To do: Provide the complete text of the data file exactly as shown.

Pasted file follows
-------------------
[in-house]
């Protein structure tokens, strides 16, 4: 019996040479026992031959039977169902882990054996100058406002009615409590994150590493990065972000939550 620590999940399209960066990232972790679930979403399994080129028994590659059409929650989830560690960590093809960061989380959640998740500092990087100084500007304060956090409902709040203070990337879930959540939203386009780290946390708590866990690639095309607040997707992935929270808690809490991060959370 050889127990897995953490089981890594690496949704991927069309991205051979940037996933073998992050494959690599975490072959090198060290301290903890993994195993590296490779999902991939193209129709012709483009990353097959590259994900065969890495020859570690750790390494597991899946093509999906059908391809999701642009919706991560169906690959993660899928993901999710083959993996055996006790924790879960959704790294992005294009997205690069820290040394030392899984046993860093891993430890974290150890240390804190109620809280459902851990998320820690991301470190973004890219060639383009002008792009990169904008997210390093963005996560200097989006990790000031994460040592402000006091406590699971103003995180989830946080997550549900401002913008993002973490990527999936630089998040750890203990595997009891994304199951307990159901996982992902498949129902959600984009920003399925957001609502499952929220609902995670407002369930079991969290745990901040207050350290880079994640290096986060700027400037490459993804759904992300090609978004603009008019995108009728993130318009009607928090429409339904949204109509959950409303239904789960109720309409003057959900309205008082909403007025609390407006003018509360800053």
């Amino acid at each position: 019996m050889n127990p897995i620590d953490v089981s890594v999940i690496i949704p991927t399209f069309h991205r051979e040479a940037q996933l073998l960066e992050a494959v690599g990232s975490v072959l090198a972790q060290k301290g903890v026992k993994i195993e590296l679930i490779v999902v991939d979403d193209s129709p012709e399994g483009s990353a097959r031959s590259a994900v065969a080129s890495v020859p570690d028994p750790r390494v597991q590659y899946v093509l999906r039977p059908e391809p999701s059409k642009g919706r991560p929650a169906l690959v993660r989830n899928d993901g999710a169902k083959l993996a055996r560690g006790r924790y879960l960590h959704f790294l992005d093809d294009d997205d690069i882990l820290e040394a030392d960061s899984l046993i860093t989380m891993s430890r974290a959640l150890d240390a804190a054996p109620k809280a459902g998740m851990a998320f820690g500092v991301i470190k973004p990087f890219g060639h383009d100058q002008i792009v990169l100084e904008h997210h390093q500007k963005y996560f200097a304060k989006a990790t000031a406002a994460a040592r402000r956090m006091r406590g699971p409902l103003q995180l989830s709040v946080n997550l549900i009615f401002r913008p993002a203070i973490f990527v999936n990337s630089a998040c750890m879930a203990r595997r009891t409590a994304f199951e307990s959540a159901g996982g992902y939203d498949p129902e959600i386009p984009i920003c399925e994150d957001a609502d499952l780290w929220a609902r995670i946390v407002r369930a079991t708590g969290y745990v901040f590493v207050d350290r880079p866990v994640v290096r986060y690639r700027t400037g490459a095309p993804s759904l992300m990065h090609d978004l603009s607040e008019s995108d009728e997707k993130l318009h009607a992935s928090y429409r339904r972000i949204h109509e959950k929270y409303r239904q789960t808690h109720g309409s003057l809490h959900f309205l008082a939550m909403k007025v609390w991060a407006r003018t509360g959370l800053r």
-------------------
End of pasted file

[in-house]
């Protein structure tokens, strides 16, 4: 019996040479026992031959039977169902882990054996100058406002009615409590994150590493990065972000939550 620590999940399209960066990232972790679930979403399994080129028994590659059409929650989830560690960590093809960061989380959640998740500092990087100084500007304060956090409902709040203070990337879930959540939203386009780290946390708590866990690639095309607040997707992935929270808690809490991060959370 050889127990897995953490089981890594690496949704991927069309991205051979940037996933073998992050494959690599975490072959090198060290301290903890993994195993590296490779999902991939193209129709012709483009990353097959590259994900065969890495020859570690750790390494597991899946093509999906059908391809999701642009919706991560169906690959993660899928993901999710083959993996055996006790924790879960959704790294992005294009997205690069820290040394030392899984046993860093891993430890974290150890240390804190109620809280459902851990998320820690991301470190973004890219060639383009002008792009990169904008997210390093963005996560200097989006990790000031994460040592402000006091406590699971103003995180989830946080997550549900401002913008993002973490990527999936630089998040750890203990595997009891994304199951307990159901996982992902498949129902959600984009920003399925957001609502499952929220609902995670407002369930079991969290745990901040207050350290880079994640290096986060700027400037490459993804759904992300090609978004603009008019995108009728993130318009009607928090429409339904949204109509959950409303239904789960109720309409003057959900309205008082909403007025609390407006003018509360800053």
């Amino acid at each position: 019996m050889n127990p897995i620590d953490v089981s890594v999940i690496i949704p991927t399209f069309h991205r051979e040479a940037q996933l073998l960066e992050a494959v690599g990232s975490v072959l090198a972790q060290k301290g903890v026992k993994i195993e590296l679930i490779v999902v991939d979403d193209s129709p012709e399994g483009s990353a097959r031959s590259a994900v065969a080129s890495v020859p570690d028994p750790r390494v597991q590659y899946v093509l999906r039977p059908e391809p999701s059409k642009g919706r991560p929650a169906l690959v993660r989830n899928d993901g999710a169902k083959l993996a055996r560690g006790r924790y879960l960590h959704f790294l992005d093809d294009d997205d690069i882990l820290e040394a030392d960061s899984l046993i860093t989380m891993s430890r974290a959640l150890d240390a804190a054996p109620k809280a459902g998740m851990a998320f820690g500092v991301i470190k973004p990087f890219g060639h383009d100058q002008i792009v990169l100084e904008h997210h390093q500007k963005y996560f200097a304060k989006a990790t000031a406002a994460a040592r402000r956090m006091r406590g699971p409902l103003q995180l989830s709040v946080n997550l549900i009615f401002r913008p993002a203070i973490f990527v999936n990337s630089a998040c750890m879930a203990r595997r009891t409590a994304f199951e307990s959540a159901g996982g992902y939203d498949p129902e959600i386009p984009i920003c399925e994150d957001a609502d499952l780290w929220a609902r995670i946390v407002r369930a079991t708590g969290y745990v901040f590493v207050d350290r880079p866990v994640v290096r986060y690639r700027t400037g490459a095309p993804s759904l992300m990065h090609d978004l603009s607040e008019s995108d009728e997707k993130l318009h009607a992935s928090y429409r339904r972000i949204h109509e959950k929270y409303r239904q789960t808690h109720g309409s003057l809490h959900f309205l008082a939550m909403k007025v609390w991060a407006r003018t509360g959370l800053r």